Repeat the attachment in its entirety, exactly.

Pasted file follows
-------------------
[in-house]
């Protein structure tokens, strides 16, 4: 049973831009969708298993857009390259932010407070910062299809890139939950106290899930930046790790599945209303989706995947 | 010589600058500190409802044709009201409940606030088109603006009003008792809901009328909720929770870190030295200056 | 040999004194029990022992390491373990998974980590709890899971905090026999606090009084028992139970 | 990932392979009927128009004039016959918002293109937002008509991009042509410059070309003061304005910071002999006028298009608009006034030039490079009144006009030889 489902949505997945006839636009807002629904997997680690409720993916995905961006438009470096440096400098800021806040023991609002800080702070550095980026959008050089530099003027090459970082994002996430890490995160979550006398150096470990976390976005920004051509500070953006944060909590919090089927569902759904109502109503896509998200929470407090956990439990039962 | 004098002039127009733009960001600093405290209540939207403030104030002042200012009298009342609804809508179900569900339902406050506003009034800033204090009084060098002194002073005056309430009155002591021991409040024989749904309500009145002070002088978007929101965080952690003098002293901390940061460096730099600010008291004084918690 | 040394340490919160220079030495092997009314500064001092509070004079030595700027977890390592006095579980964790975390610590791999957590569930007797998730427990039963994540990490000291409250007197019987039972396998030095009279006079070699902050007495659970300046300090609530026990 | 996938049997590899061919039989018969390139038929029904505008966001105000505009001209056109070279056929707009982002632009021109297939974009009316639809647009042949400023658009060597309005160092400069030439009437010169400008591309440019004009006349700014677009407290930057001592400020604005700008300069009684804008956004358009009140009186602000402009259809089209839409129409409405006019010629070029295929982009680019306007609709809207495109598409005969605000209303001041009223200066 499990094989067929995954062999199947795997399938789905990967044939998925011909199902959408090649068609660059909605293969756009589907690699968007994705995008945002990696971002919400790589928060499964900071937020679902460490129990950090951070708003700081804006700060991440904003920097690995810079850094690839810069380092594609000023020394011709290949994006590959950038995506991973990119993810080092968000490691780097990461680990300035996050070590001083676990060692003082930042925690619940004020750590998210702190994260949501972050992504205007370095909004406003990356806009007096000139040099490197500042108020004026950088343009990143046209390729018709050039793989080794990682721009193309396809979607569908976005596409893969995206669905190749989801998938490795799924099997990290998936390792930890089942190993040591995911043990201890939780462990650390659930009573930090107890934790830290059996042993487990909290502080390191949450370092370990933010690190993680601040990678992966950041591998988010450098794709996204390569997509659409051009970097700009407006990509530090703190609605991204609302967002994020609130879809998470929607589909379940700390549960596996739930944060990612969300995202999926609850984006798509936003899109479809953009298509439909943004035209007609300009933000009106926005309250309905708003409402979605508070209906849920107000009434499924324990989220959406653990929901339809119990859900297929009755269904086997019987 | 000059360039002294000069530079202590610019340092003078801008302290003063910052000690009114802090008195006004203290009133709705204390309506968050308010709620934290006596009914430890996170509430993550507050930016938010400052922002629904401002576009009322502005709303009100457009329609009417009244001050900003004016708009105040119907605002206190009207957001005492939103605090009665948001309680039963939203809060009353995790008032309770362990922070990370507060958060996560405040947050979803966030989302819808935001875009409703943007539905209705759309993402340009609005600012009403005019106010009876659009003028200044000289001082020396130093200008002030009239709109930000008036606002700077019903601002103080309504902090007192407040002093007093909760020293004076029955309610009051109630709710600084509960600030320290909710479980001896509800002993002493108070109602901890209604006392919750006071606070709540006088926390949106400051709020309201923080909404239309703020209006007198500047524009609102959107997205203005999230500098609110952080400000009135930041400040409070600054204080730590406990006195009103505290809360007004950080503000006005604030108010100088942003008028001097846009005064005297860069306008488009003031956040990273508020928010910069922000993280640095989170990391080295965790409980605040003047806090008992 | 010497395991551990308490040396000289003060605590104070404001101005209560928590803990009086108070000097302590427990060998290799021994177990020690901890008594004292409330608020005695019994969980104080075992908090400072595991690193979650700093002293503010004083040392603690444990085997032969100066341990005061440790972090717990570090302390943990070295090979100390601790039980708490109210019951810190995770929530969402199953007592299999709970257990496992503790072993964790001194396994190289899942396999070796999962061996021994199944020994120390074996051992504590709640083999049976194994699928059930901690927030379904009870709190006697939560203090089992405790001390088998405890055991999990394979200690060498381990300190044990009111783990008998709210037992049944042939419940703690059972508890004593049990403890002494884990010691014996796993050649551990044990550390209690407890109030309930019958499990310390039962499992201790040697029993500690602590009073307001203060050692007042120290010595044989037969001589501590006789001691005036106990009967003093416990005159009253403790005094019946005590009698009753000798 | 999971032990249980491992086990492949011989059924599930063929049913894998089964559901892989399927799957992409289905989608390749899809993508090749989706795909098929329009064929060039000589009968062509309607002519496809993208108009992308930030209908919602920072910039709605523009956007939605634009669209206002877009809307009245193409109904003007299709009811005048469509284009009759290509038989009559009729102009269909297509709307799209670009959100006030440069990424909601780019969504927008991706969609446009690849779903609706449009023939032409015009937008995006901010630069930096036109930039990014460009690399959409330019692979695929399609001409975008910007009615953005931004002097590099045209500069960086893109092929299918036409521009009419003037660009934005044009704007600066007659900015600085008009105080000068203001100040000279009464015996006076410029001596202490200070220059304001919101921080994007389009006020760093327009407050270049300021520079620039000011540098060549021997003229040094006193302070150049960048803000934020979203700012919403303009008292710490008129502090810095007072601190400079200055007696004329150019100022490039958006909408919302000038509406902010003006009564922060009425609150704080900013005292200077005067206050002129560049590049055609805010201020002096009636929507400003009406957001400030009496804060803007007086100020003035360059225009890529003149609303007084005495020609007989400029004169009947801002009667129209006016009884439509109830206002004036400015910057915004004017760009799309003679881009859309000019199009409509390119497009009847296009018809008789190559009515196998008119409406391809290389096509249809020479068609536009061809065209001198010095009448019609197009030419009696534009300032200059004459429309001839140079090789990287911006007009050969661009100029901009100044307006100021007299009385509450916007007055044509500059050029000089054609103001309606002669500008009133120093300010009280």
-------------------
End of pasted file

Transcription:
[in-house]
């Protein structure tokens, strides 16, 4: 049973831009969708298993857009390259932010407070910062299809890139939950106290899930930046790790599945209303989706995947 | 010589600058500190409802044709009201409940606030088109603006009003008792809901009328909720929770870190030295200056 | 040999004194029990022992390491373990998974980590709890899971905090026999606090009084028992139970 | 990932392979009927128009004039016959918002293109937002008509991009042509410059070309003061304005910071002999006028298009608009006034030039490079009144006009030889 489902949505997945006839636009807002629904997997680690409720993916995905961006438009470096440096400098800021806040023991609002800080702070550095980026959008050089530099003027090459970082994002996430890490995160979550006398150096470990976390976005920004051509500070953006944060909590919090089927569902759904109502109503896509998200929470407090956990439990039962 | 004098002039127009733009960001600093405290209540939207403030104030002042200012009298009342609804809508179900569900339902406050506003009034800033204090009084060098002194002073005056309430009155002591021991409040024989749904309500009145002070002088978007929101965080952690003098002293901390940061460096730099600010008291004084918690 | 040394340490919160220079030495092997009314500064001092509070004079030595700027977890390592006095579980964790975390610590791999957590569930007797998730427990039963994540990490000291409250007197019987039972396998030095009279006079070699902050007495659970300046300090609530026990 | 996938049997590899061919039989018969390139038929029904505008966001105000505009001209056109070279056929707009982002632009021109297939974009009316639809647009042949400023658009060597309005160092400069030439009437010169400008591309440019004009006349700014677009407290930057001592400020604005700008300069009684804008956004358009009140009186602000402009259809089209839409129409409405006019010629070029295929982009680019306007609709809207495109598409005969605000209303001041009223200066 499990094989067929995954062999199947795997399938789905990967044939998925011909199902959408090649068609660059909605293969756009589907690699968007994705995008945002990696971002919400790589928060499964900071937020679902460490129990950090951070708003700081804006700060991440904003920097690995810079850094690839810069380092594609000023020394011709290949994006590959950038995506991973990119993810080092968000490691780097990461680990300035996050070590001083676990060692003082930042925690619940004020750590998210702190994260949501972050992504205007370095909004406003990356806009007096000139040099490197500042108020004026950088343009990143046209390729018709050039793989080794990682721009193309396809979607569908976005596409893969995206669905190749989801998938490795799924099997990290998936390792930890089942190993040591995911043990201890939780462990650390659930009573930090107890934790830290059996042993487990909290502080390191949450370092370990933010690190993680601040990678992966950041591998988010450098794709996204390569997509659409051009970097700009407006990509530090703190609605991204609302967002994020609130879809998470929607589909379940700390549960596996739930944060990612969300995202999926609850984006798509936003899109479809953009298509439909943004035209007609300009933000009106926005309250309905708003409402979605508070209906849920107000009434499924324990989220959406653990929901339809119990859900297929009755269904086997019987 | 000059360039002294000069530079202590610019340092003078801008302290003063910052000690009114802090008195006004203290009133709705204390309506968050308010709620934290006596009914430890996170509430993550507050930016938010400052922002629904401002576009009322502005709303009100457009329609009417009244001050900003004016708009105040119907605002206190009207957001005492939103605090009665948001309680039963939203809060009353995790008032309770362990922070990370507060958060996560405040947050979803966030989302819808935001875009409703943007539905209705759309993402340009609005600012009403005019106010009876659009003028200044000289001082020396130093200008002030009239709109930000008036606002700077019903601002103080309504902090007192407040002093007093909760020293004076029955309610009051109630709710600084509960600030320290909710479980001896509800002993002493108070109602901890209604006392919750006071606070709540006088926390949106400051709020309201923080909404239309703020209006007198500047524009609102959107997205203005999230500098609110952080400000009135930041400040409070600054204080730590406990006195009103505290809360007004950080503000006005604030108010100088942003008028001097846009005064005297860069306008488009003031956040990273508020928010910069922000993280640095989170990391080295965790409980605040003047806090008992 | 010497395991551990308490040396000289003060605590104070404001101005209560928590803990009086108070000097302590427990060998290799021994177990020690901890008594004292409330608020005695019994969980104080075992908090400072595991690193979650700093002293503010004083040392603690444990085997032969100066341990005061440790972090717990570090302390943990070295090979100390601790039980708490109210019951810190995770929530969402199953007592299999709970257990496992503790072993964790001194396994190289899942396999070796999962061996021994199944020994120390074996051992504590709640083999049976194994699928059930901690927030379904009870709190006697939560203090089992405790001390088998405890055991999990394979200690060498381990300190044990009111783990008998709210037992049944042939419940703690059972508890004593049990403890002494884990010691014996796993050649551990044990550390209690407890109030309930019958499990310390039962499992201790040697029993500690602590009073307001203060050692007042120290010595044989037969001589501590006789001691005036106990009967003093416990005159009253403790005094019946005590009698009753000798 | 999971032990249980491992086990492949011989059924599930063929049913894998089964559901892989399927799957992409289905989608390749899809993508090749989706795909098929329009064929060039000589009968062509309607002519496809993208108009992308930030209908919602920072910039709605523009956007939605634009669209206002877009809307009245193409109904003007299709009811005048469509284009009759290509038989009559009729102009269909297509709307799209670009959100006030440069990424909601780019969504927008991706969609446009690849779903609706449009023939032409015009937008995006901010630069930096036109930039990014460009690399959409330019692979695929399609001409975008910007009615953005931004002097590099045209500069960086893109092929299918036409521009009419003037660009934005044009704007600066007659900015600085008009105080000068203001100040000279009464015996006076410029001596202490200070220059304001919101921080994007389009006020760093327009407050270049300021520079620039000011540098060549021997003229040094006193302070150049960048803000934020979203700012919403303009008292710490008129502090810095007072601190400079200055007696004329150019100022490039958006909408919302000038509406902010003006009564922060009425609150704080900013005292200077005067206050002129560049590049055609805010201020002096009636929507400003009406957001400030009496804060803007007086100020003035360059225009890529003149609303007084005495020609007989400029004169009947801002009667129209006016009884439509109830206002004036400015910057915004004017760009799309003679881009859309000019199009409509390119497009009847296009018809008789190559009515196998008119409406391809290389096509249809020479068609536009061809065209001198010095009448019609197009030419009696534009300032200059004459429309001839140079090789990287911006007009050969661009100029901009100044307006100021007299009385509450916007007055044509500059050029000089054609103001309606002669500008009133120093300010009280």